Softening the demonetisation blow, the Budget for 2017-18 halved the tax to 5 per cent on incomes upto Rs 5 lakh but proposed a new surcharge of 10 per cent on incomes between Rs 50 lakh and Rs 1 crore and raised duties on cigarettes and pan masala while stepping up allocations for infrastructure, rural, agriculture and social sectors.
Breaking from the past, Finance Minister Arun Jaitley presented a historic Budget in which the railway budget has been merged and the date advanced by a month, retaining the 15 per cent surcharge on taxable income above Rs 1 crore.
While the surcharge alone would net Rs 2,700 crore a year, his give away on direct tax proposals will result in a loss of Rs 15,500 crore.
The change in the personal income tax rate for individual assessees between Rs 2.5 lakh and Rs 5 lakh income would reduce the tax liability of all persons below Rs 5 lakh to either to zero (with rebate) or 50 per cent of their existing liability.
In order to have duplication of benefit, the existing benefit of rebate available to them is being reduced to Rs 2,500 available only to assessees upto income of Rs 3.5 lakh.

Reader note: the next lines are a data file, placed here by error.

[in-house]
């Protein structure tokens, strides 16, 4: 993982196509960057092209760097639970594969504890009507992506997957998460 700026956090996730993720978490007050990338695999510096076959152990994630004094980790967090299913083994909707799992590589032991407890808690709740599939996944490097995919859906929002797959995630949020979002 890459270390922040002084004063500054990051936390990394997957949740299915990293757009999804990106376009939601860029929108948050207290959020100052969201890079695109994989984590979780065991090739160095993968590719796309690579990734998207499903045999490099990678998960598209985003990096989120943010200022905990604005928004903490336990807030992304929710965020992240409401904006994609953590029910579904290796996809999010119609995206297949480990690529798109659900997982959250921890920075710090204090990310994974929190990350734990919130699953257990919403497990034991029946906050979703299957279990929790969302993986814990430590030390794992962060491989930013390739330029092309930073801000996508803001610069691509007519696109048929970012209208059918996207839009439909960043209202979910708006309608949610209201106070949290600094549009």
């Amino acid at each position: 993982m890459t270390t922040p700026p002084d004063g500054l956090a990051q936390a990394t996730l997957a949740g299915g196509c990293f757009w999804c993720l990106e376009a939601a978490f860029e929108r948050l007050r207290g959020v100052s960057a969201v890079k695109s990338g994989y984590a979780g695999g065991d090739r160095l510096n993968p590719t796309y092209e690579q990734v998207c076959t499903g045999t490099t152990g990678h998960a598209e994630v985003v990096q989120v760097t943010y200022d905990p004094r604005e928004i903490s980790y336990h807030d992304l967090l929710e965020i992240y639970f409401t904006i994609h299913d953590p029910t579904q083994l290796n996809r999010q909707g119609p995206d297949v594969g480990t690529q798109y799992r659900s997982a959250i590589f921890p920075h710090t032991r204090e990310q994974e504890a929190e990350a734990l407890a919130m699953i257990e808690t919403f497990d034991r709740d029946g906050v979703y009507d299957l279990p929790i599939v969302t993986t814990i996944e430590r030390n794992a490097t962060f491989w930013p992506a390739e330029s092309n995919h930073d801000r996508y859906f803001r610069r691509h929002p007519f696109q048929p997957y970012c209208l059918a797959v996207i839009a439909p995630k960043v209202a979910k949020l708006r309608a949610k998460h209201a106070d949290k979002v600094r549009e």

While the taxation liability of people with income upto Rs 5 lakh is being reduced to half, all other categories of tax payers in the subsequent slabs will also get a uniform benefit of Rs 12,500 per person.
In the case of senior citizens above 60 years, there will be no tax upto Rs 3 lakh, while the exemption will be upto Rs 5 lakh in case of citizens above 80 years. Both the categories will attract income tax of 20 per cent on income between Rs 5 lakh and Rs 10 lakh and 30 per cent for income above Rs 10 lakh.
Against the backdrop of demonetisation intended to eliminate blackmoney and introduce clean transactions, the Budget barred any transaction in cash above Rs 3 lakh. As a measure of transparency in political funding, he lowered to one-tenth the donation that political parties can accept in cash to Rs 2000 per donor.
The Finance Minister expressed confidence that the pace of remonetisation has picked up and would soon reach comfortable levels with effects not expected to spillover into the next fiscal.